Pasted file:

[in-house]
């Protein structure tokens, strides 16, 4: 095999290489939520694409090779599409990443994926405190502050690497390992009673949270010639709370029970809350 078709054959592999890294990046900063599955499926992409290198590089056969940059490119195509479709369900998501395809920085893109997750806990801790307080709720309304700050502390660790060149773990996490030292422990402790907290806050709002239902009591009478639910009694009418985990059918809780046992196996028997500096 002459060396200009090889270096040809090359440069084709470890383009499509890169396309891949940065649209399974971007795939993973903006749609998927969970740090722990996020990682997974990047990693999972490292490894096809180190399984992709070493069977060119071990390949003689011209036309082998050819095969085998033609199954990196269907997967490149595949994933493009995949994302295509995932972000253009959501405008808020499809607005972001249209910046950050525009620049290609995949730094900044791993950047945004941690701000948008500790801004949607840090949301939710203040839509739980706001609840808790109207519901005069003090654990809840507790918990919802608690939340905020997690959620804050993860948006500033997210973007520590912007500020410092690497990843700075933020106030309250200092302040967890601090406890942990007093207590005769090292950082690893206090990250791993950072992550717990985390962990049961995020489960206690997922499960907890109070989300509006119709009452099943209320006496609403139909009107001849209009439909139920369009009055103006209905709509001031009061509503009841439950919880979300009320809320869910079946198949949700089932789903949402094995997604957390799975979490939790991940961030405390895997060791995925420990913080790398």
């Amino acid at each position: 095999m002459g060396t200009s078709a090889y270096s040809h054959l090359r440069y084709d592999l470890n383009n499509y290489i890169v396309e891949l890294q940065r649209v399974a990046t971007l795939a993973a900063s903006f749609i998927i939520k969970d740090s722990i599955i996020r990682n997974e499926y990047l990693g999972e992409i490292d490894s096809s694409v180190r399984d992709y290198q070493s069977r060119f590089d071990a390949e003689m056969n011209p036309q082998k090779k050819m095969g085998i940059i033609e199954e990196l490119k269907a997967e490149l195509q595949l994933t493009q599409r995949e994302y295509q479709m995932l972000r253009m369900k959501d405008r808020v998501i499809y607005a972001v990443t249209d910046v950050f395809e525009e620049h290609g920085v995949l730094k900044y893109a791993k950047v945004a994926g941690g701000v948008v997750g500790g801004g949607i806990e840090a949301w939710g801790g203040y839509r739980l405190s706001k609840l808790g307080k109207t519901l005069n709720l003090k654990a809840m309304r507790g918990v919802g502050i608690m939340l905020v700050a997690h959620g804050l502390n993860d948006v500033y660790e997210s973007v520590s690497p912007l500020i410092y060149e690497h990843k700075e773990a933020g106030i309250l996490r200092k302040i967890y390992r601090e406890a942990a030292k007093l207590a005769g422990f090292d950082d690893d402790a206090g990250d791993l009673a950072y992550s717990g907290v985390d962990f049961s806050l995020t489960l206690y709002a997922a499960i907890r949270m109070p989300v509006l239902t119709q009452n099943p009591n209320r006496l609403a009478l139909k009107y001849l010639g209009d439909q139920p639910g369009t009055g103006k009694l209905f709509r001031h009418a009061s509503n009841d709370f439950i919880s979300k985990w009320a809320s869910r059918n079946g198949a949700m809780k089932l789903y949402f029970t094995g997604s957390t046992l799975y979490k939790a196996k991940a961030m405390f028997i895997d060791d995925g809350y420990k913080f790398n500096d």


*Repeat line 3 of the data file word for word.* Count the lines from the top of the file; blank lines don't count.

């Amino acid at each position: 095999m002459g060396t200009s078709a090889y270096s040809h054959l090359r440069y084709d592999l470890n383009n499509y290489i890169v396309e891949l890294q940065r649209v399974a990046t971007l795939a993973a900063s903006f749609i998927i939520k969970d740090s722990i599955i996020r990682n997974e499926y990047l990693g999972e992409i490292d490894s096809s694409v180190r399984d992709y290198q070493s069977r060119f590089d071990a390949e003689m056969n011209p036309q082998k090779k050819m095969g085998i940059i033609e199954e990196l490119k269907a997967e490149l195509q595949l994933t493009q599409r995949e994302y295509q479709m995932l972000r253009m369900k959501d405008r808020v998501i499809y607005a972001v990443t249209d910046v950050f395809e525009e620049h290609g920085v995949l730094k900044y893109a791993k950047v945004a994926g941690g701000v948008v997750g500790g801004g949607i806990e840090a949301w939710g801790g203040y839509r739980l405190s706001k609840l808790g307080k109207t519901l005069n709720l003090k654990a809840m309304r507790g918990v919802g502050i608690m939340l905020v700050a997690h959620g804050l502390n993860d948006v500033y660790e997210s973007v520590s690497p912007l500020i410092y060149e690497h990843k700075e773990a933020g106030i309250l996490r200092k302040i967890y390992r601090e406890a942990a030292k007093l207590a005769g422990f090292d950082d690893d402790a206090g990250d791993l009673a950072y992550s717990g907290v985390d962990f049961s806050l995020t489960l206690y709002a997922a499960i907890r949270m109070p989300v509006l239902t119709q009452n099943p009591n209320r006496l609403a009478l139909k009107y001849l010639g209009d439909q139920p639910g369009t009055g103006k009694l209905f709509r001031h009418a009061s509503n009841d709370f439950i919880s979300k985990w009320a809320s869910r059918n079946g198949a949700m809780k089932l789903y949402f029970t094995g997604s957390t046992l799975y979490k939790a196996k991940a961030m405390f028997i895997d060791d995925g809350y420990k913080f790398n500096d």